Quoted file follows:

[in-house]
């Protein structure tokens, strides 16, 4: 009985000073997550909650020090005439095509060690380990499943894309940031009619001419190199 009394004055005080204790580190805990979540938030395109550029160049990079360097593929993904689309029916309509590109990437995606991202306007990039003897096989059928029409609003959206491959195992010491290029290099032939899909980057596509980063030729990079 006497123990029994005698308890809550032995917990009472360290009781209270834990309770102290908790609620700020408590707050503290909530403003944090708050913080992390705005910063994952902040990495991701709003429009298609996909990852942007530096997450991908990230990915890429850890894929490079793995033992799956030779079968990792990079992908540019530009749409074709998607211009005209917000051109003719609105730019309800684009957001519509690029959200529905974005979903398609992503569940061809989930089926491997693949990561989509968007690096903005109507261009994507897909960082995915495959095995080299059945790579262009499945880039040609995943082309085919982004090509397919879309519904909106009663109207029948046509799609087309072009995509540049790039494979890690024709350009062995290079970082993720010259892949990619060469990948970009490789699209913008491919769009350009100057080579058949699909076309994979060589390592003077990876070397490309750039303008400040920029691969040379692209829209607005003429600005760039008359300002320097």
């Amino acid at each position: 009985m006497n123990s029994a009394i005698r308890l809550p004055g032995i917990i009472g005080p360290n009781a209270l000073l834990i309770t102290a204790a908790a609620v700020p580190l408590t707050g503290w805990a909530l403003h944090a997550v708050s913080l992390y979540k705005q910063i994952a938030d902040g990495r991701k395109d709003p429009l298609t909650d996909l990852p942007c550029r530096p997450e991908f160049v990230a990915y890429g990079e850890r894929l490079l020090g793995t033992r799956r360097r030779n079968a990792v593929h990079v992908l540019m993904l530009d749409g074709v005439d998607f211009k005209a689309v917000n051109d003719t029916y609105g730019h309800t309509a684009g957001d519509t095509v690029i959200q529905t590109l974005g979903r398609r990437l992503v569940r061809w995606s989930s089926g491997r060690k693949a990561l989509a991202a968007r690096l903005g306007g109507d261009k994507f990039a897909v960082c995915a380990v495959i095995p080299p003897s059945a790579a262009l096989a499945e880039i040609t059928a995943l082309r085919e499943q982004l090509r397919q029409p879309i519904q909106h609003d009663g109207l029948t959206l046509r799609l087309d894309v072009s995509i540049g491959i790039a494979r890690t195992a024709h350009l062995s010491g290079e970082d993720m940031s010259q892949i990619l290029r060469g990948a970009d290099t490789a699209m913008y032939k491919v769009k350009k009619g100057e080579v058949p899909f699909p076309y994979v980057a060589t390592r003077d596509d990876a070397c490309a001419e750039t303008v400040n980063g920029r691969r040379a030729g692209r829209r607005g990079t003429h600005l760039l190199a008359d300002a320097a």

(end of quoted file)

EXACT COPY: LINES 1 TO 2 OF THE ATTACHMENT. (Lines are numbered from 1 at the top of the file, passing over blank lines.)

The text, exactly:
[in-house]
């Protein structure tokens, strides 16, 4: 009985000073997550909650020090005439095509060690380990499943894309940031009619001419190199 009394004055005080204790580190805990979540938030395109550029160049990079360097593929993904689309029916309509590109990437995606991202306007990039003897096989059928029409609003959206491959195992010491290029290099032939899909980057596509980063030729990079 006497123990029994005698308890809550032995917990009472360290009781209270834990309770102290908790609620700020408590707050503290909530403003944090708050913080992390705005910063994952902040990495991701709003429009298609996909990852942007530096997450991908990230990915890429850890894929490079793995033992799956030779079968990792990079992908540019530009749409074709998607211009005209917000051109003719609105730019309800684009957001519509690029959200529905974005979903398609992503569940061809989930089926491997693949990561989509968007690096903005109507261009994507897909960082995915495959095995080299059945790579262009499945880039040609995943082309085919982004090509397919879309519904909106009663109207029948046509799609087309072009995509540049790039494979890690024709350009062995290079970082993720010259892949990619060469990948970009490789699209913008491919769009350009100057080579058949699909076309994979060589390592003077990876070397490309750039303008400040920029691969040379692209829209607005003429600005760039008359300002320097």